The Sichuan cuisine also known as the Chuan cuisine, originating from the Sichuan province, is the most widely eaten cuisine in china. This cuisine belongs to the south western parts of china – Chengdu and Chongqing that were a part of the Sichuan province.
The dishes of this cuisine are known for their hot, spicy and mouth – numbing flavours. If you are someone who enjoys tongue clicking, spicy food then the Sichuan cuisine is definitely a treat for you. The cuisine uses a range of aromatic spices and ingredients like clove, star anise, cinnamon, fennel, broad bean chilli paste, shallots, garlic and their famous Sichuan pepper that is unique of its kind. This pepper adds a special touch to the dishes giving it a hot and numbing flavour. Although the dishes are predominantly hot and spicy, you will be surprised by the composition of varied flavours like sweet, bitter, salt and sour offered by other ingredients like sesame, walnuts, peanuts etc.
There isn’t one particular method to cook the dishes. Several cooking methods like braising, stir-frying, baking, steaming and fast-frying are used depending on what method a particular dish calls for.
Pork is one of the most popular meats in a Sichuan cuisine, but other meats like fish, beef and even vegetables and tofu are used in the dishes. Some of the authentic Sichuan dishes include – Kung Pao chicken, Mapo tofu, dry stir fried green beans, Dan Dan noodles, tea-smoked duck.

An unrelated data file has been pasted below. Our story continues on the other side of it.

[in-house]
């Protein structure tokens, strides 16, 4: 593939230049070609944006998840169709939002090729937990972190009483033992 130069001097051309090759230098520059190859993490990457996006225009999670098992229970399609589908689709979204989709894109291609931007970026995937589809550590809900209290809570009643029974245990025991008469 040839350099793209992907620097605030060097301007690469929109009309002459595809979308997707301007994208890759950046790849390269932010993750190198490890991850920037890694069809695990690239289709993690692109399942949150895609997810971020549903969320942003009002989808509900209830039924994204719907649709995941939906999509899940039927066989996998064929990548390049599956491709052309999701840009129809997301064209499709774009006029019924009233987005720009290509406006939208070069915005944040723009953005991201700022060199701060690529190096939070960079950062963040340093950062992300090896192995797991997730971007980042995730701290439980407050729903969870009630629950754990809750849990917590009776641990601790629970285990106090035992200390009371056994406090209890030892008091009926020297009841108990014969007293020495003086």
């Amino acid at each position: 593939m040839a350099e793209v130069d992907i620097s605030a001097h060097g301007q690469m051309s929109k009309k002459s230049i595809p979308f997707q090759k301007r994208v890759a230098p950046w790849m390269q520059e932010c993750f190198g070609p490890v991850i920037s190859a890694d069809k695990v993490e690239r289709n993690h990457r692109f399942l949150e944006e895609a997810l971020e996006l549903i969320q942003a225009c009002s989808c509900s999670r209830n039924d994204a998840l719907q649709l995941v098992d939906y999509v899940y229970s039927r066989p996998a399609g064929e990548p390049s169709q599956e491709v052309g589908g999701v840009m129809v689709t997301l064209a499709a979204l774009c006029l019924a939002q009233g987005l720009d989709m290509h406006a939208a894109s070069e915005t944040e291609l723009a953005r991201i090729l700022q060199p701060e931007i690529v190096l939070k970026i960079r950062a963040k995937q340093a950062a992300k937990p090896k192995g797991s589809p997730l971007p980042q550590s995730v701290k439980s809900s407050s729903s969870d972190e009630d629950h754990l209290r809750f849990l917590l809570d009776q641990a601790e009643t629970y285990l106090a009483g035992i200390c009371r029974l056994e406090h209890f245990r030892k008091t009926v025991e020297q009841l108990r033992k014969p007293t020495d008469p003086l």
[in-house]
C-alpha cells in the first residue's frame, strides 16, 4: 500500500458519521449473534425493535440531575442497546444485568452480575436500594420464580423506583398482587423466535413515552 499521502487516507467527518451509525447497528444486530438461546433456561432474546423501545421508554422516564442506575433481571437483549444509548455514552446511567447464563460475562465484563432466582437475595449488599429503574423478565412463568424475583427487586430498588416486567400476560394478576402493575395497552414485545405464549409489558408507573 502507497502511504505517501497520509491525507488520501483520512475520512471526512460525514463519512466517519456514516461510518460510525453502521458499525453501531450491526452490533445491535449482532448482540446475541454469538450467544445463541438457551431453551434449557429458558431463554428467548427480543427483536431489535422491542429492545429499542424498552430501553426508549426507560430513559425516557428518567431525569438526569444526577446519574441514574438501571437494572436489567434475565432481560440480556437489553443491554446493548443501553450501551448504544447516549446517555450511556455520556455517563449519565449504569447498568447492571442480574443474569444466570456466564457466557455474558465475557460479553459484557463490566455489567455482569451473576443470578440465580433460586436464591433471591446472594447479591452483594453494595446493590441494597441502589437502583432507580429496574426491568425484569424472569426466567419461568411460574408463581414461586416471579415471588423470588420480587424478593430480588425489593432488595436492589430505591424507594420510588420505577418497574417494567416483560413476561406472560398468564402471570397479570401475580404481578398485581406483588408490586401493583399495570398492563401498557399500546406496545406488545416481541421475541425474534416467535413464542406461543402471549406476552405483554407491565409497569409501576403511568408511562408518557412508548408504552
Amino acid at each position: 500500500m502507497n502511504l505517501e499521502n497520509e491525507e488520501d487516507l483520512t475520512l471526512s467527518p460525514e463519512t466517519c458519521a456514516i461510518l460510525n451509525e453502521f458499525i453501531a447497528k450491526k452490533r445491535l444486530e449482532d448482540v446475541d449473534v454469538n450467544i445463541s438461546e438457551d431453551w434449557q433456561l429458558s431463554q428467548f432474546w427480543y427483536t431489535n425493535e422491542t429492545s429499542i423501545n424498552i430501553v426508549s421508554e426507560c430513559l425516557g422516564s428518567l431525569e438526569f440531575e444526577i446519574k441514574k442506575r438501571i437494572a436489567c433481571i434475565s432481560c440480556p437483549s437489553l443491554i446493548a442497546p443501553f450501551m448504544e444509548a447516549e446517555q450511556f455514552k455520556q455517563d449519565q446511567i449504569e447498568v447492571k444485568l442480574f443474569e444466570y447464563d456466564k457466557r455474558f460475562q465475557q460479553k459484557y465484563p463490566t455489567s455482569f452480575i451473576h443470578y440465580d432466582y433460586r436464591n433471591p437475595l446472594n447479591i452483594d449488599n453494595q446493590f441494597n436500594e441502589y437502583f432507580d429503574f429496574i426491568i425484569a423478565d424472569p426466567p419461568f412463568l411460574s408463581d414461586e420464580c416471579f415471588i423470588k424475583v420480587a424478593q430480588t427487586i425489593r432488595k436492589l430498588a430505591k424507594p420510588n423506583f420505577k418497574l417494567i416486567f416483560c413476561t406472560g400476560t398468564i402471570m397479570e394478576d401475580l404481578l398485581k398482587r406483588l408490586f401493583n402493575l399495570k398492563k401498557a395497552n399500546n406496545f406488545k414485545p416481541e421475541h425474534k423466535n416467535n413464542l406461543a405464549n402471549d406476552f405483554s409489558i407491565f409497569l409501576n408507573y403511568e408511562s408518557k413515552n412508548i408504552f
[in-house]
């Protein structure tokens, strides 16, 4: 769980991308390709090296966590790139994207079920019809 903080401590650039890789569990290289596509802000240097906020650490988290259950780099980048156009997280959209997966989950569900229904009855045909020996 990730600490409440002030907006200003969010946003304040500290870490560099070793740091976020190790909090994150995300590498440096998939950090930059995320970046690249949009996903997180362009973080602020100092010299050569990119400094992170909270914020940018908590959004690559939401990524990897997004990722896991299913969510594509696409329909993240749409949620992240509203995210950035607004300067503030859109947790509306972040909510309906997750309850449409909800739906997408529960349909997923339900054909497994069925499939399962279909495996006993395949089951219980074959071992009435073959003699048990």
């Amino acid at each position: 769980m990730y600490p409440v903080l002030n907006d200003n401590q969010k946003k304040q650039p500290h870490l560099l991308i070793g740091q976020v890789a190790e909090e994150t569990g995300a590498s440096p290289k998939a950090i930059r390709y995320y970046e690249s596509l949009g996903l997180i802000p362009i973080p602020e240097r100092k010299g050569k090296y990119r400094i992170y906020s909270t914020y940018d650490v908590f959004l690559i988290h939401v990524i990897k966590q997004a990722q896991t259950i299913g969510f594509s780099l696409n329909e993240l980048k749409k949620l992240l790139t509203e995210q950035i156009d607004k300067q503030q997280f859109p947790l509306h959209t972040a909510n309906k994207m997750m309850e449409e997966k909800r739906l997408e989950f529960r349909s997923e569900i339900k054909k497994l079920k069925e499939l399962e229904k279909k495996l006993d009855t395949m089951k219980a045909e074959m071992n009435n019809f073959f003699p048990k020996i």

Also known as Su cuisine, the Jiangsu cuisine is one of the least popular cuisines among the eight culinary traditions of china. This cuisine follows gourmet style of cooking, where the ingredients are carefully picked and added in the right quantity and are carefully presented. The food looks aesthetically alluring.
A typical Jiangsu cuisine consists of an array of seafood, where fish is a common ingredient. The meat is cooked soft and tender making it easy to bite and melts in your mouth. The dishes consist of oysters, plant ingredients and even the most uncommon kind of meat you’d have never heard of. The Jiangsu style of cooking brings the rich aromatic flavours of meat and vegetables; therefore, it is mildly seasoned with spices.